Once a month, we bring you an update from a few Hackers on things we’ve been reading, enjoying, and learning that month, whether that’s fiction, non-fiction, an interesting article, or a series of social media posts. We hope you’ll join along with us and share your most interesting reads in the comments!
This is an assigned text for a summer course I’m taking on global libraries, but it’s more interesting than ‘assigned text’ makes it sound. Erin Meyer has made a career out of teaching how to work with people from other cultures. It’s based entirely in the business world, and all the examples revolve around for-profit companies either expanding into other countries or recruiting employees from other cultures, but the principles can extend to other scenarios. Meyer concentrates on eight different topics – for example, how different cultures offer and accept criticism of their work and ideas – and plots out a handful of countries on a ‘map’ (hence the title) based on how similar or different they are to one another in their approach. In my favorite chapter, on how different cultures perceive time, the U.S. and the U.K. are much stricter in regards to punctuality than are India or Nigeria, but not quite so strict as Germany or Switzerland.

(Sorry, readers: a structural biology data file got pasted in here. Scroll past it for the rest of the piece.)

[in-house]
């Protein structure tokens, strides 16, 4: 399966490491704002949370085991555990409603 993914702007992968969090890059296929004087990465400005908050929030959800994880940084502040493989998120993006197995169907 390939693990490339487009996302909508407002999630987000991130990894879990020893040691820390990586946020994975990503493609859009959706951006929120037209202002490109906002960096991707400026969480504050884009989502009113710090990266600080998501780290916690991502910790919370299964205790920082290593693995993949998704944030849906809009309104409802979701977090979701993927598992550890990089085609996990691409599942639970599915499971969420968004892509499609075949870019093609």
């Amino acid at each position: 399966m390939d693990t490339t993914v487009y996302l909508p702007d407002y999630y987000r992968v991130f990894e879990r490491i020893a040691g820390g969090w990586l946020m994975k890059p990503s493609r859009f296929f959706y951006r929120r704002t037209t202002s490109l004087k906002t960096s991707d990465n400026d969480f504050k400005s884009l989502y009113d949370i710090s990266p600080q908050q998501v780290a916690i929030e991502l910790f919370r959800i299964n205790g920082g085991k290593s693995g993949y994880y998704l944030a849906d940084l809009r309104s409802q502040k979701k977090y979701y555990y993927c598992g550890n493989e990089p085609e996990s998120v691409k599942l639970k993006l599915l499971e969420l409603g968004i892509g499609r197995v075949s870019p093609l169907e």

Meyer reminds us multiple times that everyone is different, and no two people, even if they grew up in the same part of the world, are going to be exactly alike, but at the same time we also have innate cultural biases (neither wrong nor right!) that tell us ‘this is the correct way to do things’ and ‘this other way is not my way, therefore it is wrong’. The goal of this book is to point out overarching tendencies, and offer tangible tips for working with someone from a culture where, perhaps, meetings should be conducted in a way very different than the one you grew up with.
I found it striking how often I found myself agreeing with where Meyer placed typical ‘American’ behavior on the maps. I nodded along as she talked about expecting meetings and presentations to start and end on time, that it’s totally normal to be asked today to choose which meal option I would like to be served at a conference I’m going to six months from now, that the point of meetings is to decide on a direction to go on a particular issue, and that (crucially) it’s more important to make a decision and try something, even if it doesn’t end up working out and you have to backtrack later, than it is to keep chipping away at something until you come to the perfect solution six months from now. These, according to Meyer’s experience, are not universal ideas! I wouldn’t have known that without reading this book, though.